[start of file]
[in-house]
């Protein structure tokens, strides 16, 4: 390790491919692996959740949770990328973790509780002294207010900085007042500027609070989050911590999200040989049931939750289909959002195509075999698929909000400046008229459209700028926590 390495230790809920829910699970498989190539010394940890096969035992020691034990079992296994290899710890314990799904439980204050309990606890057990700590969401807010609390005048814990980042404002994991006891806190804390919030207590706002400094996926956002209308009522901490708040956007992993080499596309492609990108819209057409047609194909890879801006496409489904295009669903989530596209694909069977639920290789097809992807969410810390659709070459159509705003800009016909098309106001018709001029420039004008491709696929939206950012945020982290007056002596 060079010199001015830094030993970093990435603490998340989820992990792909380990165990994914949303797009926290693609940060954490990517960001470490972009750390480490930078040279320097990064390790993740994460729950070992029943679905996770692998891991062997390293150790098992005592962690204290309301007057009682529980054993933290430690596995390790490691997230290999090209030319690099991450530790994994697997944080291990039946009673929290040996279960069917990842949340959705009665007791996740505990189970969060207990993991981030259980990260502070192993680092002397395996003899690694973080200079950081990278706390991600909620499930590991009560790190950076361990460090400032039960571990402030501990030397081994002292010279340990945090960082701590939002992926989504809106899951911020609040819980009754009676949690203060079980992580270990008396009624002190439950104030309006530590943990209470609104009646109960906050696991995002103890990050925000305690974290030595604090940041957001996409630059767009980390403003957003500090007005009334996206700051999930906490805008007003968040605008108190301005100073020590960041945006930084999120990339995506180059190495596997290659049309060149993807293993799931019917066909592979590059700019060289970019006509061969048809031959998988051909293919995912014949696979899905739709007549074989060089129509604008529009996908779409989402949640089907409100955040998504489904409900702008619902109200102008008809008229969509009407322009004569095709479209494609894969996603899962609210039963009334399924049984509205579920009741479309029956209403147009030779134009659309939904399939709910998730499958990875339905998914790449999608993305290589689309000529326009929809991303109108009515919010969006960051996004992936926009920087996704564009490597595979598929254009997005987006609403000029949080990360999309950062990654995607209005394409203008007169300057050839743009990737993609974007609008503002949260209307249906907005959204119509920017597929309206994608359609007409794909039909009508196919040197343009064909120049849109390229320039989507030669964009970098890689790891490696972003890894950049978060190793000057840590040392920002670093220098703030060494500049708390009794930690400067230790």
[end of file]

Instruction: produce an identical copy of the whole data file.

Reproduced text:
[in-house]
């Protein structure tokens, strides 16, 4: 390790491919692996959740949770990328973790509780002294207010900085007042500027609070989050911590999200040989049931939750289909959002195509075999698929909000400046008229459209700028926590 390495230790809920829910699970498989190539010394940890096969035992020691034990079992296994290899710890314990799904439980204050309990606890057990700590969401807010609390005048814990980042404002994991006891806190804390919030207590706002400094996926956002209308009522901490708040956007992993080499596309492609990108819209057409047609194909890879801006496409489904295009669903989530596209694909069977639920290789097809992807969410810390659709070459159509705003800009016909098309106001018709001029420039004008491709696929939206950012945020982290007056002596 060079010199001015830094030993970093990435603490998340989820992990792909380990165990994914949303797009926290693609940060954490990517960001470490972009750390480490930078040279320097990064390790993740994460729950070992029943679905996770692998891991062997390293150790098992005592962690204290309301007057009682529980054993933290430690596995390790490691997230290999090209030319690099991450530790994994697997944080291990039946009673929290040996279960069917990842949340959705009665007791996740505990189970969060207990993991981030259980990260502070192993680092002397395996003899690694973080200079950081990278706390991600909620499930590991009560790190950076361990460090400032039960571990402030501990030397081994002292010279340990945090960082701590939002992926989504809106899951911020609040819980009754009676949690203060079980992580270990008396009624002190439950104030309006530590943990209470609104009646109960906050696991995002103890990050925000305690974290030595604090940041957001996409630059767009980390403003957003500090007005009334996206700051999930906490805008007003968040605008108190301005100073020590960041945006930084999120990339995506180059190495596997290659049309060149993807293993799931019917066909592979590059700019060289970019006509061969048809031959998988051909293919995912014949696979899905739709007549074989060089129509604008529009996908779409989402949640089907409100955040998504489904409900702008619902109200102008008809008229969509009407322009004569095709479209494609894969996603899962609210039963009334399924049984509205579920009741479309029956209403147009030779134009659309939904399939709910998730499958990875339905998914790449999608993305290589689309000529326009929809991303109108009515919010969006960051996004992936926009920087996704564009490597595979598929254009997005987006609403000029949080990360999309950062990654995607209005394409203008007169300057050839743009990737993609974007609008503002949260209307249906907005959204119509920017597929309206994608359609007409794909039909009508196919040197343009064909120049849109390229320039989507030669964009970098890689790891490696972003890894950049978060190793000057840590040392920002670093220098703030060494500049708390009794930690400067230790």